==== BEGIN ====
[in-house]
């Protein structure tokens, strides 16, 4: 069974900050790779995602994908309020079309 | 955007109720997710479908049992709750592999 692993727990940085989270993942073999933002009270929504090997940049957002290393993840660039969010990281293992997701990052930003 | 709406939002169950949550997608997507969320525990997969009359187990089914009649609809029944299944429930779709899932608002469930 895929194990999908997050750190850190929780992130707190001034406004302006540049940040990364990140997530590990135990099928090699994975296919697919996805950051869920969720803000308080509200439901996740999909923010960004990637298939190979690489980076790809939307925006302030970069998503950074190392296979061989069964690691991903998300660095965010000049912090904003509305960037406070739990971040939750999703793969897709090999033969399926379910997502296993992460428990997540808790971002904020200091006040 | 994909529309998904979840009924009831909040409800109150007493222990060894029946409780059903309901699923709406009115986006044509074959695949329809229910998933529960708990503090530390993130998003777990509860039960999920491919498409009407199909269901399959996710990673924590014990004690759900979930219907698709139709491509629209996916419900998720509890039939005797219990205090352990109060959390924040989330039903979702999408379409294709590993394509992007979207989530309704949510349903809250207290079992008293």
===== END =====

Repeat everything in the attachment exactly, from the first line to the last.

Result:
[in-house]
């Protein structure tokens, strides 16, 4: 069974900050790779995602994908309020079309 | 955007109720997710479908049992709750592999 692993727990940085989270993942073999933002009270929504090997940049957002290393993840660039969010990281293992997701990052930003 | 709406939002169950949550997608997507969320525990997969009359187990089914009649609809029944299944429930779709899932608002469930 895929194990999908997050750190850190929780992130707190001034406004302006540049940040990364990140997530590990135990099928090699994975296919697919996805950051869920969720803000308080509200439901996740999909923010960004990637298939190979690489980076790809939307925006302030970069998503950074190392296979061989069964690691991903998300660095965010000049912090904003509305960037406070739990971040939750999703793969897709090999033969399926379910997502296993992460428990997540808790971002904020200091006040 | 994909529309998904979840009924009831909040409800109150007493222990060894029946409780059903309901699923709406009115986006044509074959695949329809229910998933529960708990503090530390993130998003777990509860039960999920491919498409009407199909269901399959996710990673924590014990004690759900979930219907698709139709491509629209996916419900998720509890039939005797219990205090352990109060959390924040989330039903979702999408379409294709590993394509992007979207989530309704949510349903809250207290079992008293």